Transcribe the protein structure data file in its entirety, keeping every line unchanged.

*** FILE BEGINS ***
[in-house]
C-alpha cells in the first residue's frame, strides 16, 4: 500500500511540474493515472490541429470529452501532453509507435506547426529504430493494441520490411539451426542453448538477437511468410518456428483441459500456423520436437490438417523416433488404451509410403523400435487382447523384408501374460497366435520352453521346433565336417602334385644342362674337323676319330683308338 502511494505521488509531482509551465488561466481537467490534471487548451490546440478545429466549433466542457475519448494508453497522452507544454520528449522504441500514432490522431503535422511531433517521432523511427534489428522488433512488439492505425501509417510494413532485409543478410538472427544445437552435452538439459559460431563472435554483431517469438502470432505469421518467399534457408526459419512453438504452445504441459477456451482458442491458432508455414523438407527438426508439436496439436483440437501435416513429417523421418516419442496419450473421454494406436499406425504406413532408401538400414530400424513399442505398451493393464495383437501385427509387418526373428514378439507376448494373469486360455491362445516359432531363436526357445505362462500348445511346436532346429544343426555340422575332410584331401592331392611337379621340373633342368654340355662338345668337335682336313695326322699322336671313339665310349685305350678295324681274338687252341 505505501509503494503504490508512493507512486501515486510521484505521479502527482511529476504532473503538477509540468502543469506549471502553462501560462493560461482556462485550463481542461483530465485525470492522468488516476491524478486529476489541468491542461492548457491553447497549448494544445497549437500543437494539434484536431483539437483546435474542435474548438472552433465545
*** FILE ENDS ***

[in-house]
C-alpha cells in the first residue's frame, strides 16, 4: 500500500511540474493515472490541429470529452501532453509507435506547426529504430493494441520490411539451426542453448538477437511468410518456428483441459500456423520436437490438417523416433488404451509410403523400435487382447523384408501374460497366435520352453521346433565336417602334385644342362674337323676319330683308338 502511494505521488509531482509551465488561466481537467490534471487548451490546440478545429466549433466542457475519448494508453497522452507544454520528449522504441500514432490522431503535422511531433517521432523511427534489428522488433512488439492505425501509417510494413532485409543478410538472427544445437552435452538439459559460431563472435554483431517469438502470432505469421518467399534457408526459419512453438504452445504441459477456451482458442491458432508455414523438407527438426508439436496439436483440437501435416513429417523421418516419442496419450473421454494406436499406425504406413532408401538400414530400424513399442505398451493393464495383437501385427509387418526373428514378439507376448494373469486360455491362445516359432531363436526357445505362462500348445511346436532346429544343426555340422575332410584331401592331392611337379621340373633342368654340355662338345668337335682336313695326322699322336671313339665310349685305350678295324681274338687252341 505505501509503494503504490508512493507512486501515486510521484505521479502527482511529476504532473503538477509540468502543469506549471502553462501560462493560461482556462485550463481542461483530465485525470492522468488516476491524478486529476489541468491542461492548457491553447497549448494544445497549437500543437494539434484536431483539437483546435474542435474548438472552433465545